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New NJ law requires state documents be translated into 7 languages

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A new bill in New Jersey requires state agencies and departments to translate documents into the seven most-spoken, non-English languages in two years.

About the law: Signed by Gov. Phil Murphy (D-NJ) on Jan. 12, the bill, S2459, requires state government entities to “undertake document translations at a rate of five languages in the first year and two in the second year." Census data, as per NorthJersey.com, list Spanish, Filipino/Tagalog, Chinese, Hindi, Korean, Gujarati and Portuguese as the seven most common non-English languages spoken in the state.

With the recent bill passing, New Jersey now joins a list of jurisdictions with similar laws in effect, including Washington D.C., Hawaii, Maryland, Minnesota, New York and others.

Why it matters: Sen. Tereza Ruiz, Democratic Majority Leader of the New Jersey Senate, one of the bill's sponsors, said it will “remove the language barrier faced by so many of our communities” as it would ensure that “all state entities are prepared to assist our residents regardless of what language they speak.”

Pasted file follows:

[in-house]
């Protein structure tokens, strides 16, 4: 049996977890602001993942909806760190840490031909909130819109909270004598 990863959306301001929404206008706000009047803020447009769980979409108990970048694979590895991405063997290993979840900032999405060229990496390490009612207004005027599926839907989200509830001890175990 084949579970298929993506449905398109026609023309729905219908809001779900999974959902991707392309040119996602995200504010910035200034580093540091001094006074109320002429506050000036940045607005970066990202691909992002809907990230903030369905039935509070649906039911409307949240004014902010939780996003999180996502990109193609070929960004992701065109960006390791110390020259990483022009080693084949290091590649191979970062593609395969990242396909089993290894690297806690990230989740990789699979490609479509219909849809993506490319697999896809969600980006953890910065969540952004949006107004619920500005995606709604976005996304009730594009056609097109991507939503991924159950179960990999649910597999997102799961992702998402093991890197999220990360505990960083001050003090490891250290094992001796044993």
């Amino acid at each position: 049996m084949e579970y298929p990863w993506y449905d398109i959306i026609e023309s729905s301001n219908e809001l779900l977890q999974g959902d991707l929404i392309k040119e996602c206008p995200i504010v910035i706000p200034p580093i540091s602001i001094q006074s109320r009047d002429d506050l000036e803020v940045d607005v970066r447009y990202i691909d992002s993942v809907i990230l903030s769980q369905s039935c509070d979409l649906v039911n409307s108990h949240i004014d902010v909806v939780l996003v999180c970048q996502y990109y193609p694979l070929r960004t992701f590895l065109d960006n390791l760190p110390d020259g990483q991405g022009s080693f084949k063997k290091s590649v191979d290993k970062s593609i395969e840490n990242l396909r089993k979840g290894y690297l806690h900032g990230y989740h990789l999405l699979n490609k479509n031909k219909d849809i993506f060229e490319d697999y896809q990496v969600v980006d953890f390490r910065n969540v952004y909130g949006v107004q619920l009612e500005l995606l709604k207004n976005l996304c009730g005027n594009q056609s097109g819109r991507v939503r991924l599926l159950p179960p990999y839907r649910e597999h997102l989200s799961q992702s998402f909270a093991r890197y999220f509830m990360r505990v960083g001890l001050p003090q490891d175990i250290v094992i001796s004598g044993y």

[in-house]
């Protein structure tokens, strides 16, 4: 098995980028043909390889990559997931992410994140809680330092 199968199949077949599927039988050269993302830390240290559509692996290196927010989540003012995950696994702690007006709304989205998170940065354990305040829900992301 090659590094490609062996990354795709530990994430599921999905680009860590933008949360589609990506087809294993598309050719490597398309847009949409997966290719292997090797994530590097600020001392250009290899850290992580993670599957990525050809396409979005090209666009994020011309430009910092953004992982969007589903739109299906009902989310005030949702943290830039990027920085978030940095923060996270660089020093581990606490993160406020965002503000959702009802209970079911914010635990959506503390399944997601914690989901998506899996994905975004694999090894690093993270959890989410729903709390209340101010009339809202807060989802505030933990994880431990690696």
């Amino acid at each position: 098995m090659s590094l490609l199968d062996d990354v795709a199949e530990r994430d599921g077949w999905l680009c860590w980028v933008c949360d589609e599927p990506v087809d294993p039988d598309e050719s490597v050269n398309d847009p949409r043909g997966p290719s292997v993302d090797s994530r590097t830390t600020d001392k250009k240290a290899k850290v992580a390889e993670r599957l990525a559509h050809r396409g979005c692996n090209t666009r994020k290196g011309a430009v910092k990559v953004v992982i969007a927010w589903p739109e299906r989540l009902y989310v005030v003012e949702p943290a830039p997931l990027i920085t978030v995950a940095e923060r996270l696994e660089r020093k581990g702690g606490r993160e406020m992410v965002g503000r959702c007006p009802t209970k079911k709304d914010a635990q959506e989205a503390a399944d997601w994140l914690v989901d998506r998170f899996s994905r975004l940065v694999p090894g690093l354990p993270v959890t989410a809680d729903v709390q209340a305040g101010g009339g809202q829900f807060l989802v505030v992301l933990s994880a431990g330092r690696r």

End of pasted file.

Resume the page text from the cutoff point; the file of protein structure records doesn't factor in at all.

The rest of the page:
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Meanwhile, co-sponsor Sen. Nilsa Cruz-Perez (D-NJ) lauded the bill for ensuring “we aren’t relying on kids to connect families to life-saving resources.”

Estimated costs: The Office of Legislative Services noted that the new law will result in annual cost increases for government entities, the total of which will depend on the interpretation and translation services they already provide and additional services needed to meet new requirements. The budget needed for implementation, which is $500,000, is listed in New Jersey’s Fiscal Year 2024 budget.

 

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